If a G–M tube is to be used for gamma or X-ray dosimetry measurements the energy of incident radiation, which affects the ionising effect, must be taken into account. However individual pulses from a G–M tube do not carry any energy information. A solution is to assign a radiation dose to each counting event, so the tube characteristic relates the number of counts to the intensity of incident radiation.
At low photon energy levels the response increases as low energy photons have a greater interaction with the fill gas than high energy photons. The tube therefore has an increased response for radiation which has a lower dose rate, and a correction must be applied to prevent an incorrect high reading for low energy photons. This discrepancy can be 2–3 times greater or more, and for a thick-walled tube usually peaks at about 60 keV, where radiation interactions with the gas are still large, but the shielding effect of the wall has not become dominant.
This correction is achieved by 'energy compensation' of the tube, which modifies the number of count events in accordance with the energy of the incident radiation by using an external filter collar of energy absorbing material. The collar has an increased attenuation of low energy gamma, and so compensates for the increased energy response of the naked tube at those levels. The aim is that sensitivity/energy characteristic of the tube should be matched by the absorption/energy characteristic of the filter. This results in a more uniform response over the stated range of detection energies for the tube.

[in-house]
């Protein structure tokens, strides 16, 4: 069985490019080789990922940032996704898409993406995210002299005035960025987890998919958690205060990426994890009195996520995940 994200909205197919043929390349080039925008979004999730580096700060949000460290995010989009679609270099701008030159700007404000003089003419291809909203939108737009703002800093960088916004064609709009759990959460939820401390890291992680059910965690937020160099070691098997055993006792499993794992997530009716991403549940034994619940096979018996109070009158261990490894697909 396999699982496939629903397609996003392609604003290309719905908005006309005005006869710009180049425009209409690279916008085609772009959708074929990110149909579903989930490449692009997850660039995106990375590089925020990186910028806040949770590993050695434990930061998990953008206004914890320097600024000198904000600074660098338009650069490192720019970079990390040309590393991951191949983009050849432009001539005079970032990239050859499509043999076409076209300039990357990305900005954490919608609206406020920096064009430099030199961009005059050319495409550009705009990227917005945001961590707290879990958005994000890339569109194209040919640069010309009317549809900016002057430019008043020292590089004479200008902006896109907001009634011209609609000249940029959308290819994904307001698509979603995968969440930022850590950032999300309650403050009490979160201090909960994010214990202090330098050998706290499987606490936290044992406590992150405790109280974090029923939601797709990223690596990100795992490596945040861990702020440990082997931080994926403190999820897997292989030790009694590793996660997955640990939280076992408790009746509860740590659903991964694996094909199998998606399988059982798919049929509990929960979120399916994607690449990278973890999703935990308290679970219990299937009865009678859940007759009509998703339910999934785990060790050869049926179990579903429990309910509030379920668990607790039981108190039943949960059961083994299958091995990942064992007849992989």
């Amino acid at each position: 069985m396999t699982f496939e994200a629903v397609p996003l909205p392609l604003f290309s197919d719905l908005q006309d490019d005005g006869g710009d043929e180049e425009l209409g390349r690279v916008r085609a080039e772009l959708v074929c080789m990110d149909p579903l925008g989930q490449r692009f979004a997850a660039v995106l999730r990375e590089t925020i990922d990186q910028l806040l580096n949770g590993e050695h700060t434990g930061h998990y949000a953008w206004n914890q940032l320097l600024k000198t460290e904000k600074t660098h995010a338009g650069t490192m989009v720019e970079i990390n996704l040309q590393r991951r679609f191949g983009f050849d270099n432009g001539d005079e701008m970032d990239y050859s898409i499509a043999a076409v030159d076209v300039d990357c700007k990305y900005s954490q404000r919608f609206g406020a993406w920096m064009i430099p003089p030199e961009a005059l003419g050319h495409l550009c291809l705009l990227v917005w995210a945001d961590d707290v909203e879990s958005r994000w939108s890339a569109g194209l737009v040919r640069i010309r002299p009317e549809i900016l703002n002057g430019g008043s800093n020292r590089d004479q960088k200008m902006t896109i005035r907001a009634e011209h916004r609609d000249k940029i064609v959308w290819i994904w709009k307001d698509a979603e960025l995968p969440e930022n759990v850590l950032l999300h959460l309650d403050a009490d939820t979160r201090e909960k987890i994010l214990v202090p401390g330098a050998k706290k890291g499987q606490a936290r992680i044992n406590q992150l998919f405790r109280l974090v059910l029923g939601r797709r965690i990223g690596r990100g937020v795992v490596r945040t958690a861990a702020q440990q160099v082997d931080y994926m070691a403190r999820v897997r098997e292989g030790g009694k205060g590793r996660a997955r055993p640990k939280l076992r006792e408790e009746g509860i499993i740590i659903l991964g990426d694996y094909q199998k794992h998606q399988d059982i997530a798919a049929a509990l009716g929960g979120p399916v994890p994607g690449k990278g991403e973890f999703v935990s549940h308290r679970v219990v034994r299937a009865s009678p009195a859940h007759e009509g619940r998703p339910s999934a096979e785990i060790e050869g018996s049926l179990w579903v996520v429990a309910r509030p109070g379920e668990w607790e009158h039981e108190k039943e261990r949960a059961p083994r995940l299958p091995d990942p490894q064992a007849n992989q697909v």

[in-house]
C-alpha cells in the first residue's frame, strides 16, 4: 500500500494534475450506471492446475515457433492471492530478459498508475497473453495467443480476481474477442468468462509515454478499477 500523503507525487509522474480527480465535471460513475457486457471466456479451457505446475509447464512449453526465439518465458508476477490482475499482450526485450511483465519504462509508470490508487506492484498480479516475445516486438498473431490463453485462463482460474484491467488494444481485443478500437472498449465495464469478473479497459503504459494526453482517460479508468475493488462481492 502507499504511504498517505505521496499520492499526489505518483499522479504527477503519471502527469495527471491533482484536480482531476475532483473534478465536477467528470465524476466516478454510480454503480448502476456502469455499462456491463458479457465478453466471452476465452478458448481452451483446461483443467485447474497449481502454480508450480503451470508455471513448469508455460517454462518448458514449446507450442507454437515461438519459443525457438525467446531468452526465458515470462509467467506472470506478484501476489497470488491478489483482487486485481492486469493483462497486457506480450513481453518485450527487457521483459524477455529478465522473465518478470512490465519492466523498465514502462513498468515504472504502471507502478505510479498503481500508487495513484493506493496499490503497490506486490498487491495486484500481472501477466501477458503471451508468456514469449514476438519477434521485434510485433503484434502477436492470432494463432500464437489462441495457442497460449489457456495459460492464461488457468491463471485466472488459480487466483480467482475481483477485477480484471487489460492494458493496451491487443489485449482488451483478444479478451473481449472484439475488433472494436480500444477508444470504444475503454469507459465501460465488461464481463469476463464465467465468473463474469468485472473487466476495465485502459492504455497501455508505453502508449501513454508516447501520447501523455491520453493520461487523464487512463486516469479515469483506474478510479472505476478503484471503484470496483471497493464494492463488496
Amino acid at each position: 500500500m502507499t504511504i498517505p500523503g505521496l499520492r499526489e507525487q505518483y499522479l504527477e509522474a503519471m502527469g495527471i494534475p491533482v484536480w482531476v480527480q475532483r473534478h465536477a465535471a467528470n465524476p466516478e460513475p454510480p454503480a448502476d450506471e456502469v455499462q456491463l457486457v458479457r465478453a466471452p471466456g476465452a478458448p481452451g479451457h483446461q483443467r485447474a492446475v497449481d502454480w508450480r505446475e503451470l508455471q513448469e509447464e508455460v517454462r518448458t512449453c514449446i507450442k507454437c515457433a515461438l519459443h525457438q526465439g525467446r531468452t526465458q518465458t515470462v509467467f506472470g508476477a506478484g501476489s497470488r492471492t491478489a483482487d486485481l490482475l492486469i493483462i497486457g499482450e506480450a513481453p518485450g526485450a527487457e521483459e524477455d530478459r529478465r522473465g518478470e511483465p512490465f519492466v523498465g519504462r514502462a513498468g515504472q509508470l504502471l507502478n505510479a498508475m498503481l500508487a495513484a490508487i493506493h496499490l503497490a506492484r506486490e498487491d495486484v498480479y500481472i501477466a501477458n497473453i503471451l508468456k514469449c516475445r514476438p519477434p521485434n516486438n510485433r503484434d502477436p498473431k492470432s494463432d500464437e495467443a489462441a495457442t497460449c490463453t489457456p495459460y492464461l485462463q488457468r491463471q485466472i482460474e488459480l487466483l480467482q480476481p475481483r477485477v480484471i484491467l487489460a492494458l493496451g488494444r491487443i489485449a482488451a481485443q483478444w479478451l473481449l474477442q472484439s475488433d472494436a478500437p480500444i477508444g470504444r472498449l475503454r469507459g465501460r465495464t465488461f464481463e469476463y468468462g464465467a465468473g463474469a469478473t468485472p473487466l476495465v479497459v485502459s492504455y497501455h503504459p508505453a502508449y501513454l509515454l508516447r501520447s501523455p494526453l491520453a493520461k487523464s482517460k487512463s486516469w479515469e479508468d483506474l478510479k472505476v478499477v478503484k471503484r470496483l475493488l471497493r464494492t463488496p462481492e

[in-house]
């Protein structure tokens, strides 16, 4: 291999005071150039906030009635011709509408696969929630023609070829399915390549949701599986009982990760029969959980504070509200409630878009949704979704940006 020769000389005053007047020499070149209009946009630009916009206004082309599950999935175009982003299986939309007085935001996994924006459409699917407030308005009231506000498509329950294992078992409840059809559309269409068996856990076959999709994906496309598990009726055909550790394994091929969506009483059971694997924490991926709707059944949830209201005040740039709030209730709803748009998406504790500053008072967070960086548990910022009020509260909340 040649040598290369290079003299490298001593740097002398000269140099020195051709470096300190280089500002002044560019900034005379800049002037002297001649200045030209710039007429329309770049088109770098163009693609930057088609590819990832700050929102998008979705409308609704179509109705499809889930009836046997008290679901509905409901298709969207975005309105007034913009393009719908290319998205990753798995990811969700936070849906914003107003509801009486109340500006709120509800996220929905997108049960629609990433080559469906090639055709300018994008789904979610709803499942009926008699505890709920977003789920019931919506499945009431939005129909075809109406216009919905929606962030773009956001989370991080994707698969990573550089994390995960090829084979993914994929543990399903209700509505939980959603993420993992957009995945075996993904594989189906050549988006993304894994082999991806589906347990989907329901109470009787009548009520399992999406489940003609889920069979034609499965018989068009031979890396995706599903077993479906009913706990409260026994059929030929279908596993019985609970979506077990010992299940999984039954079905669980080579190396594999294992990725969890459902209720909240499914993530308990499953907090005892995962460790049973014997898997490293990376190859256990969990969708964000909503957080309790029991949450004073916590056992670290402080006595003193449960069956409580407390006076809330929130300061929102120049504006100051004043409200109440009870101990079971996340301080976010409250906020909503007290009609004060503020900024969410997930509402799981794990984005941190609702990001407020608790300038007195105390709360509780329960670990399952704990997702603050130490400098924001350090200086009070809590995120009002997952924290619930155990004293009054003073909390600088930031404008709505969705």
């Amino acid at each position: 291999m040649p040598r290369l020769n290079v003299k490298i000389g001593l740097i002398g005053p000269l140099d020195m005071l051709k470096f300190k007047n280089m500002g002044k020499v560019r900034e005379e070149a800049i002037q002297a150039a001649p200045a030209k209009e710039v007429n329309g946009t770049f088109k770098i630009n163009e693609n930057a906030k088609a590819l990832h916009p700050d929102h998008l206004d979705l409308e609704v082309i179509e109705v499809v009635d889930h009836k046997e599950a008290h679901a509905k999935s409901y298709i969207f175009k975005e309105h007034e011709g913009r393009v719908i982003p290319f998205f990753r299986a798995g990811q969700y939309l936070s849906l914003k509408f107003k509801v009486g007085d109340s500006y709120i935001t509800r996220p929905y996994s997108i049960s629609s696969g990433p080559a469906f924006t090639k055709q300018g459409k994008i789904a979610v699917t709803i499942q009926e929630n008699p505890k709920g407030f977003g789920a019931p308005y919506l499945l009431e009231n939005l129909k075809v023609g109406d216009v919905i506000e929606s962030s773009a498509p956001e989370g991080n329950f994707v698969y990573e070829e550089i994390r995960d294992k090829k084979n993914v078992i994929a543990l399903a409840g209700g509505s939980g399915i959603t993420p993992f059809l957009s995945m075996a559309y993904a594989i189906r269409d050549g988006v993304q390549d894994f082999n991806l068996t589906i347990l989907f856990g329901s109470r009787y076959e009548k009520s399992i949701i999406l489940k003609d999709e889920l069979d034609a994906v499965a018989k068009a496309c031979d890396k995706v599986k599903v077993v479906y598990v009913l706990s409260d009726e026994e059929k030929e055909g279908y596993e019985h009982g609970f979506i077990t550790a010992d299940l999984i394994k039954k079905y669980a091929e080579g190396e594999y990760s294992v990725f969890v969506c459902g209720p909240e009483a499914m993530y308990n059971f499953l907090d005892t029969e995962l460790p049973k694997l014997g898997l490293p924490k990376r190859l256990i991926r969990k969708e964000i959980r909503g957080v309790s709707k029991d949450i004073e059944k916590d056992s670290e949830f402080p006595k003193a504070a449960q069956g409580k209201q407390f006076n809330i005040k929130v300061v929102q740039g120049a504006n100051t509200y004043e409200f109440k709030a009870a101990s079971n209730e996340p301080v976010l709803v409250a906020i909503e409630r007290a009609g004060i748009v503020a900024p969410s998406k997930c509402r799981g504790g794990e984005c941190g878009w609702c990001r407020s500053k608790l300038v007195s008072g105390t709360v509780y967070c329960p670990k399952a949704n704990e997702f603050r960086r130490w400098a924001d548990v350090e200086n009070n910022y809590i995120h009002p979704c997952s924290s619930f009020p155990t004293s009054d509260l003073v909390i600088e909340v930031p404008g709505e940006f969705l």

Lead and tin are commonly used materials, and a simple filter effective above 150 keV can be made using a continuous collar along the length of the tube. However, at lower energy levels this attenuation can become too great, so air gaps are left in the collar to allow low energy radiation to have a greater effect. In practice, compensation filter design is an empirical compromise to produce an acceptably uniform response, and a number of different materials and geometries are used to obtain the required correction.
- Geiger counter
- Gaseous ionization detectors
- Ionization chamber
- Stopping power of radiation particles